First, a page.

Amidst this shambolic performance, US-India ties do seem to have been put on an even keel by Prime Minister Narendra Modi’s visit to the US in June. He managed to move the bilateral relationship towards the strategic plane from a purely transactional one. To a large extent, it is the US-India growing bonhomie that lies at the heart of Chinese aggressive posturing at Doklam. So far, Washington has avoided taking a direct position on the issue but a hardening of the US posture vis-à-vis China would serve India well.

At the regional level, the Trump administration is on the verge of greenlighting an increase in the number of American troops in Afghanistan though the US President is still to make up his mind whether to commit to Afghanistan for the long haul. There are discussions about a seemingly better option being a large drawdown in US forces with an increased focus on counterterrorism, rather than counterinsurgency. Recent weeks have witnessed a rising tide of violence across Afghanistan and the Taliban is readily using the attacks in Kandahar to create supply routes back into Pakistan.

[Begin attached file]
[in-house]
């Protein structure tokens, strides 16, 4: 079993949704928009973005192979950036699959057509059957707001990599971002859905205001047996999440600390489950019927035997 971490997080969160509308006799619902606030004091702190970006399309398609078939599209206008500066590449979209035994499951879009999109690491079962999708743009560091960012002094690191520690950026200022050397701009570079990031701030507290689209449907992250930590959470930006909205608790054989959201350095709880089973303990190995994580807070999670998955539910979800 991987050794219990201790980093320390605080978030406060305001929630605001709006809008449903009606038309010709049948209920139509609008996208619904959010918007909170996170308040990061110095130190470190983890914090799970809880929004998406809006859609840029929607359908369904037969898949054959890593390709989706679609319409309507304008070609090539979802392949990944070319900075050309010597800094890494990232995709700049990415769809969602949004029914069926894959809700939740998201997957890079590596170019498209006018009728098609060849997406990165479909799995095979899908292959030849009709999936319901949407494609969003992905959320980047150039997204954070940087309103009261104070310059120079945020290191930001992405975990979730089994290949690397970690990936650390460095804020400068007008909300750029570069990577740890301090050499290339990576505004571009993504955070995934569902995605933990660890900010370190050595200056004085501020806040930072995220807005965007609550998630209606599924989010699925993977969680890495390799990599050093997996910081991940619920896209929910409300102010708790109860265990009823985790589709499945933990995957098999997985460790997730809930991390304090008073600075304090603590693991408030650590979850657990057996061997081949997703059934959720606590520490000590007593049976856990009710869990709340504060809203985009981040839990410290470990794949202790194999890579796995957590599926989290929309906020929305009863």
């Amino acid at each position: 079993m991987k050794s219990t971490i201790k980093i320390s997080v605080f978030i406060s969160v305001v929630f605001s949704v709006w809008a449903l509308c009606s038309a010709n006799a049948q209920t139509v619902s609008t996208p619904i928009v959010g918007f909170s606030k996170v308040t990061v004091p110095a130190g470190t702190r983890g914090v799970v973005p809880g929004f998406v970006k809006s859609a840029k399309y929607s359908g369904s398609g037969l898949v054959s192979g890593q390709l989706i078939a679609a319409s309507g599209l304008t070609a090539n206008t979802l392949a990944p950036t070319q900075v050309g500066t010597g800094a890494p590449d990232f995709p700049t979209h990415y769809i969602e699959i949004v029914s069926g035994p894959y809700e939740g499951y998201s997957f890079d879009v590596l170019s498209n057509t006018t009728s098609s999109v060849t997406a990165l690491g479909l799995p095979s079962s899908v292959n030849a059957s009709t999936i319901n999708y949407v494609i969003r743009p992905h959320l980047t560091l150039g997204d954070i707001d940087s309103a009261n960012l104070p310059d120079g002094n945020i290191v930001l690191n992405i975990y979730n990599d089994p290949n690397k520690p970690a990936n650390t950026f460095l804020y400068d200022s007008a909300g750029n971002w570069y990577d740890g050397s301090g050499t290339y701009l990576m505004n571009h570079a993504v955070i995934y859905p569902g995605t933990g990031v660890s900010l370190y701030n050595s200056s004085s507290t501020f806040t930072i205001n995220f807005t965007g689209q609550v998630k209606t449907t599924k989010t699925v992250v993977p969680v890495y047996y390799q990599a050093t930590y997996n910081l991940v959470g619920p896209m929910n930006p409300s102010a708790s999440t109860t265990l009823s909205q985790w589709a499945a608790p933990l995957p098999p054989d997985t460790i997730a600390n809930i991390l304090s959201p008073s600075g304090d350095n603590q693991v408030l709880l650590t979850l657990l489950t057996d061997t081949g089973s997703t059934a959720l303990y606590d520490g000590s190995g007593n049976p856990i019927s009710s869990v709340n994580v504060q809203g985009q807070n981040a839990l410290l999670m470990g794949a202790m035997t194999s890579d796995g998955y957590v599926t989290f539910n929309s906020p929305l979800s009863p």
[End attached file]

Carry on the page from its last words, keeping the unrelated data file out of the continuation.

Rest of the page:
Against this backdrop, a bipartisan group of American senators have last week called for greater cooperation with India in Afghanistan. In a change from the past, Washington is now very comfortable with India taking on a greater role in helping Afghan security forces. Calling for trilateral security and civilian cooperation between India, Afghanistan and the US, the US Congress wants the US Department of Defense to promote security and stability in Afghanistan that “aligns with the mutual interests” of Afghanistan, India, and the US.

These developments underscore that despite a White House mired in multiple domestic crises, the rationale for strong ties with New Delhi remains as potent as ever in Washington. But it is equally true that given President Trump’s personal predilections, India should also be ready to fight its own battles.

This article originally appeared in DNA.


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Observer Research Foundation